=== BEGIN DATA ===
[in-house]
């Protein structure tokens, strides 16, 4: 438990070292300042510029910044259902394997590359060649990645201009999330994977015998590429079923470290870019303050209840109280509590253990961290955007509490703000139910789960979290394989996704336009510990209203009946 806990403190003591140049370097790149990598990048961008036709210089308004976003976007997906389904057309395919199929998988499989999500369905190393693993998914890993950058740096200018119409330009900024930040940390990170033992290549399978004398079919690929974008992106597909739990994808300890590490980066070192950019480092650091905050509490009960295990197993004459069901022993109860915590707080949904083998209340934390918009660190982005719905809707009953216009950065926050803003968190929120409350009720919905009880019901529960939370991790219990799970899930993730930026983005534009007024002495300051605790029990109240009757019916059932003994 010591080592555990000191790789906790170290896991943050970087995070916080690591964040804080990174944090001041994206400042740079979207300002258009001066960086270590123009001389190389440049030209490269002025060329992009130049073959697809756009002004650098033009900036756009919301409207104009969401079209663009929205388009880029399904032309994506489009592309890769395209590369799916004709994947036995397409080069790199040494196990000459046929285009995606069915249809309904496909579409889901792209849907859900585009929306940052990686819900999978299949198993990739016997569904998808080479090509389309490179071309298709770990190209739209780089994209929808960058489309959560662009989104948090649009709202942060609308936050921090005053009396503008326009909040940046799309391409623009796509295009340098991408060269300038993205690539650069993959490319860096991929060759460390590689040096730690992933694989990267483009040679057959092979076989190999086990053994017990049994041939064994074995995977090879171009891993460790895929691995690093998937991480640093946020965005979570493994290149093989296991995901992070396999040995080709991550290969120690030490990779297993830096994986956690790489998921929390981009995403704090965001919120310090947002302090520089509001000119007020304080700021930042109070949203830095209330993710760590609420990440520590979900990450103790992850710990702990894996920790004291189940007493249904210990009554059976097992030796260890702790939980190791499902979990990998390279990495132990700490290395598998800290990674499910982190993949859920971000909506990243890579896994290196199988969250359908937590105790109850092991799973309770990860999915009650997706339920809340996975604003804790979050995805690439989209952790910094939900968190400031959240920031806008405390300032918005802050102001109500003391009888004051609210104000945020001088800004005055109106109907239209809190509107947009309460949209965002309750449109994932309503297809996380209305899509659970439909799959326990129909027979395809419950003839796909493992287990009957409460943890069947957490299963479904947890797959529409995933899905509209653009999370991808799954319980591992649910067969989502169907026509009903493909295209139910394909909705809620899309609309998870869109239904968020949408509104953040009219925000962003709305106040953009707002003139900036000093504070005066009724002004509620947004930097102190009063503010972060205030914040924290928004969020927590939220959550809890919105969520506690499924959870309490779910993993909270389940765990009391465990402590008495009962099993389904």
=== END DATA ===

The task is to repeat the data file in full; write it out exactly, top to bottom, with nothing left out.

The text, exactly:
[in-house]
């Protein structure tokens, strides 16, 4: 438990070292300042510029910044259902394997590359060649990645201009999330994977015998590429079923470290870019303050209840109280509590253990961290955007509490703000139910789960979290394989996704336009510990209203009946 806990403190003591140049370097790149990598990048961008036709210089308004976003976007997906389904057309395919199929998988499989999500369905190393693993998914890993950058740096200018119409330009900024930040940390990170033992290549399978004398079919690929974008992106597909739990994808300890590490980066070192950019480092650091905050509490009960295990197993004459069901022993109860915590707080949904083998209340934390918009660190982005719905809707009953216009950065926050803003968190929120409350009720919905009880019901529960939370991790219990799970899930993730930026983005534009007024002495300051605790029990109240009757019916059932003994 010591080592555990000191790789906790170290896991943050970087995070916080690591964040804080990174944090001041994206400042740079979207300002258009001066960086270590123009001389190389440049030209490269002025060329992009130049073959697809756009002004650098033009900036756009919301409207104009969401079209663009929205388009880029399904032309994506489009592309890769395209590369799916004709994947036995397409080069790199040494196990000459046929285009995606069915249809309904496909579409889901792209849907859900585009929306940052990686819900999978299949198993990739016997569904998808080479090509389309490179071309298709770990190209739209780089994209929808960058489309959560662009989104948090649009709202942060609308936050921090005053009396503008326009909040940046799309391409623009796509295009340098991408060269300038993205690539650069993959490319860096991929060759460390590689040096730690992933694989990267483009040679057959092979076989190999086990053994017990049994041939064994074995995977090879171009891993460790895929691995690093998937991480640093946020965005979570493994290149093989296991995901992070396999040995080709991550290969120690030490990779297993830096994986956690790489998921929390981009995403704090965001919120310090947002302090520089509001000119007020304080700021930042109070949203830095209330993710760590609420990440520590979900990450103790992850710990702990894996920790004291189940007493249904210990009554059976097992030796260890702790939980190791499902979990990998390279990495132990700490290395598998800290990674499910982190993949859920971000909506990243890579896994290196199988969250359908937590105790109850092991799973309770990860999915009650997706339920809340996975604003804790979050995805690439989209952790910094939900968190400031959240920031806008405390300032918005802050102001109500003391009888004051609210104000945020001088800004005055109106109907239209809190509107947009309460949209965002309750449109994932309503297809996380209305899509659970439909799959326990129909027979395809419950003839796909493992287990009957409460943890069947957490299963479904947890797959529409995933899905509209653009999370991808799954319980591992649910067969989502169907026509009903493909295209139910394909909705809620899309609309998870869109239904968020949408509104953040009219925000962003709305106040953009707002003139900036000093504070005066009724002004509620947004930097102190009063503010972060205030914040924290928004969020927590939220959550809890919105969520506690499924959870309490779910993993909270389940765990009391465990402590008495009962099993389904």